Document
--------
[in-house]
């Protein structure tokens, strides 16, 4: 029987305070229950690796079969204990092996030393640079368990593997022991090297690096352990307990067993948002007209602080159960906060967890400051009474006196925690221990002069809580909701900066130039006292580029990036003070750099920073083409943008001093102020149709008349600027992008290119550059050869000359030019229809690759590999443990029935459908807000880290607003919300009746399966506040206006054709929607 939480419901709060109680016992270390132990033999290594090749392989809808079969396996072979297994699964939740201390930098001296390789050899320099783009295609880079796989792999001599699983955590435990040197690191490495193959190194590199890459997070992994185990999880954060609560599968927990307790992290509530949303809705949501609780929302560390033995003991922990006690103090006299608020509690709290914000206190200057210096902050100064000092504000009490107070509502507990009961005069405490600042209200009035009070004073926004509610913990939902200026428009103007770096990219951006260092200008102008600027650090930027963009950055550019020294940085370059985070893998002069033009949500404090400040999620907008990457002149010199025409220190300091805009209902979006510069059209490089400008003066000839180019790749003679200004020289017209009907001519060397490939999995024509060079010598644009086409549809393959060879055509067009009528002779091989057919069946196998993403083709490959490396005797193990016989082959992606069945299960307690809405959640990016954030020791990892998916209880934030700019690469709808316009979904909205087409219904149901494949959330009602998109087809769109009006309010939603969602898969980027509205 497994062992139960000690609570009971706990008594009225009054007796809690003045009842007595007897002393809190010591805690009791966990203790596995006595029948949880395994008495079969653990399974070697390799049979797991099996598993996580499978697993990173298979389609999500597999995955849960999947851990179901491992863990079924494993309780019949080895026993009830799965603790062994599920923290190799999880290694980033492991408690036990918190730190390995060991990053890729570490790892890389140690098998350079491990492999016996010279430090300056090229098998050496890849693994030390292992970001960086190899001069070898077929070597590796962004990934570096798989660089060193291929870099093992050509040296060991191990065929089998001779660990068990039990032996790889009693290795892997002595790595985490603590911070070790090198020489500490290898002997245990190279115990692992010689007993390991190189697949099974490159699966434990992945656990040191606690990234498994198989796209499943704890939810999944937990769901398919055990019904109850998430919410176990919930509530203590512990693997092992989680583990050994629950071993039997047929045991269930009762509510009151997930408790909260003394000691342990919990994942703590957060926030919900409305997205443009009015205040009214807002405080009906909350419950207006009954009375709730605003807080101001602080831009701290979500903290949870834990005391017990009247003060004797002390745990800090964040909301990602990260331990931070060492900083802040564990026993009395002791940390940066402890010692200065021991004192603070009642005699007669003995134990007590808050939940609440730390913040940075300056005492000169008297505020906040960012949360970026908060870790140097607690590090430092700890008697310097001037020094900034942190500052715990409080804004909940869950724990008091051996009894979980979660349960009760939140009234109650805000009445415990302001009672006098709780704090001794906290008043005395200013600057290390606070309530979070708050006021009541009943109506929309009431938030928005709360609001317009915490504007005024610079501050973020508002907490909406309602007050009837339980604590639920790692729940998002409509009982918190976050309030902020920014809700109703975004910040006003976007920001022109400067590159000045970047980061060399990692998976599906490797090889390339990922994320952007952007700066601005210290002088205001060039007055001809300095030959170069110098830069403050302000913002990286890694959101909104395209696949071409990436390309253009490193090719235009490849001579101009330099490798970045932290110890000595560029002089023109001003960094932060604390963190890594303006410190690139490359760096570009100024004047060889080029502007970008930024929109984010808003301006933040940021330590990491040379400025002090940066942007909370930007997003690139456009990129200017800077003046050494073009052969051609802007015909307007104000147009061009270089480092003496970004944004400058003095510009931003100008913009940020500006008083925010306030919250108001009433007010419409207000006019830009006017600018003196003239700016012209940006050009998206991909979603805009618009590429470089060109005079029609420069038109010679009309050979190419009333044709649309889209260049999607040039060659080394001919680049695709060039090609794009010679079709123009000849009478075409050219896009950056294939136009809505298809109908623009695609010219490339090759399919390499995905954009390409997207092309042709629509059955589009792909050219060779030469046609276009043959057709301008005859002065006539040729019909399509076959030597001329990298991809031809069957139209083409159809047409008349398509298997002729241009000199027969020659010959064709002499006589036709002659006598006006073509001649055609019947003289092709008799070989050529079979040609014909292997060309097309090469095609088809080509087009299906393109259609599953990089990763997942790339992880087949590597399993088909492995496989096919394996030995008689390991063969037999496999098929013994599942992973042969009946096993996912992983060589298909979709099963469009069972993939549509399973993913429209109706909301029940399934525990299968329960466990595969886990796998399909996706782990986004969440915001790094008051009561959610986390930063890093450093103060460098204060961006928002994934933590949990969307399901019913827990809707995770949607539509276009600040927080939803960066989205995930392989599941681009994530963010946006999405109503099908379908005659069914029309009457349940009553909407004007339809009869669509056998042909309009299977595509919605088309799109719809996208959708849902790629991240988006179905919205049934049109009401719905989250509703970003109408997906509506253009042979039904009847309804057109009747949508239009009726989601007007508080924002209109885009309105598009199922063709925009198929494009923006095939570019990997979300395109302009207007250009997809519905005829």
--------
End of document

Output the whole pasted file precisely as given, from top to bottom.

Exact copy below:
[in-house]
């Protein structure tokens, strides 16, 4: 029987305070229950690796079969204990092996030393640079368990593997022991090297690096352990307990067993948002007209602080159960906060967890400051009474006196925690221990002069809580909701900066130039006292580029990036003070750099920073083409943008001093102020149709008349600027992008290119550059050869000359030019229809690759590999443990029935459908807000880290607003919300009746399966506040206006054709929607 939480419901709060109680016992270390132990033999290594090749392989809808079969396996072979297994699964939740201390930098001296390789050899320099783009295609880079796989792999001599699983955590435990040197690191490495193959190194590199890459997070992994185990999880954060609560599968927990307790992290509530949303809705949501609780929302560390033995003991922990006690103090006299608020509690709290914000206190200057210096902050100064000092504000009490107070509502507990009961005069405490600042209200009035009070004073926004509610913990939902200026428009103007770096990219951006260092200008102008600027650090930027963009950055550019020294940085370059985070893998002069033009949500404090400040999620907008990457002149010199025409220190300091805009209902979006510069059209490089400008003066000839180019790749003679200004020289017209009907001519060397490939999995024509060079010598644009086409549809393959060879055509067009009528002779091989057919069946196998993403083709490959490396005797193990016989082959992606069945299960307690809405959640990016954030020791990892998916209880934030700019690469709808316009979904909205087409219904149901494949959330009602998109087809769109009006309010939603969602898969980027509205 497994062992139960000690609570009971706990008594009225009054007796809690003045009842007595007897002393809190010591805690009791966990203790596995006595029948949880395994008495079969653990399974070697390799049979797991099996598993996580499978697993990173298979389609999500597999995955849960999947851990179901491992863990079924494993309780019949080895026993009830799965603790062994599920923290190799999880290694980033492991408690036990918190730190390995060991990053890729570490790892890389140690098998350079491990492999016996010279430090300056090229098998050496890849693994030390292992970001960086190899001069070898077929070597590796962004990934570096798989660089060193291929870099093992050509040296060991191990065929089998001779660990068990039990032996790889009693290795892997002595790595985490603590911070070790090198020489500490290898002997245990190279115990692992010689007993390991190189697949099974490159699966434990992945656990040191606690990234498994198989796209499943704890939810999944937990769901398919055990019904109850998430919410176990919930509530203590512990693997092992989680583990050994629950071993039997047929045991269930009762509510009151997930408790909260003394000691342990919990994942703590957060926030919900409305997205443009009015205040009214807002405080009906909350419950207006009954009375709730605003807080101001602080831009701290979500903290949870834990005391017990009247003060004797002390745990800090964040909301990602990260331990931070060492900083802040564990026993009395002791940390940066402890010692200065021991004192603070009642005699007669003995134990007590808050939940609440730390913040940075300056005492000169008297505020906040960012949360970026908060870790140097607690590090430092700890008697310097001037020094900034942190500052715990409080804004909940869950724990008091051996009894979980979660349960009760939140009234109650805000009445415990302001009672006098709780704090001794906290008043005395200013600057290390606070309530979070708050006021009541009943109506929309009431938030928005709360609001317009915490504007005024610079501050973020508002907490909406309602007050009837339980604590639920790692729940998002409509009982918190976050309030902020920014809700109703975004910040006003976007920001022109400067590159000045970047980061060399990692998976599906490797090889390339990922994320952007952007700066601005210290002088205001060039007055001809300095030959170069110098830069403050302000913002990286890694959101909104395209696949071409990436390309253009490193090719235009490849001579101009330099490798970045932290110890000595560029002089023109001003960094932060604390963190890594303006410190690139490359760096570009100024004047060889080029502007970008930024929109984010808003301006933040940021330590990491040379400025002090940066942007909370930007997003690139456009990129200017800077003046050494073009052969051609802007015909307007104000147009061009270089480092003496970004944004400058003095510009931003100008913009940020500006008083925010306030919250108001009433007010419409207000006019830009006017600018003196003239700016012209940006050009998206991909979603805009618009590429470089060109005079029609420069038109010679009309050979190419009333044709649309889209260049999607040039060659080394001919680049695709060039090609794009010679079709123009000849009478075409050219896009950056294939136009809505298809109908623009695609010219490339090759399919390499995905954009390409997207092309042709629509059955589009792909050219060779030469046609276009043959057709301008005859002065006539040729019909399509076959030597001329990298991809031809069957139209083409159809047409008349398509298997002729241009000199027969020659010959064709002499006589036709002659006598006006073509001649055609019947003289092709008799070989050529079979040609014909292997060309097309090469095609088809080509087009299906393109259609599953990089990763997942790339992880087949590597399993088909492995496989096919394996030995008689390991063969037999496999098929013994599942992973042969009946096993996912992983060589298909979709099963469009069972993939549509399973993913429209109706909301029940399934525990299968329960466990595969886990796998399909996706782990986004969440915001790094008051009561959610986390930063890093450093103060460098204060961006928002994934933590949990969307399901019913827990809707995770949607539509276009600040927080939803960066989205995930392989599941681009994530963010946006999405109503099908379908005659069914029309009457349940009553909407004007339809009869669509056998042909309009299977595509919605088309799109719809996208959708849902790629991240988006179905919205049934049109009401719905989250509703970003109408997906509506253009042979039904009847309804057109009747949508239009009726989601007007508080924002209109885009309105598009199922063709925009198929494009923006095939570019990997979300395109302009207007250009997809519905005829």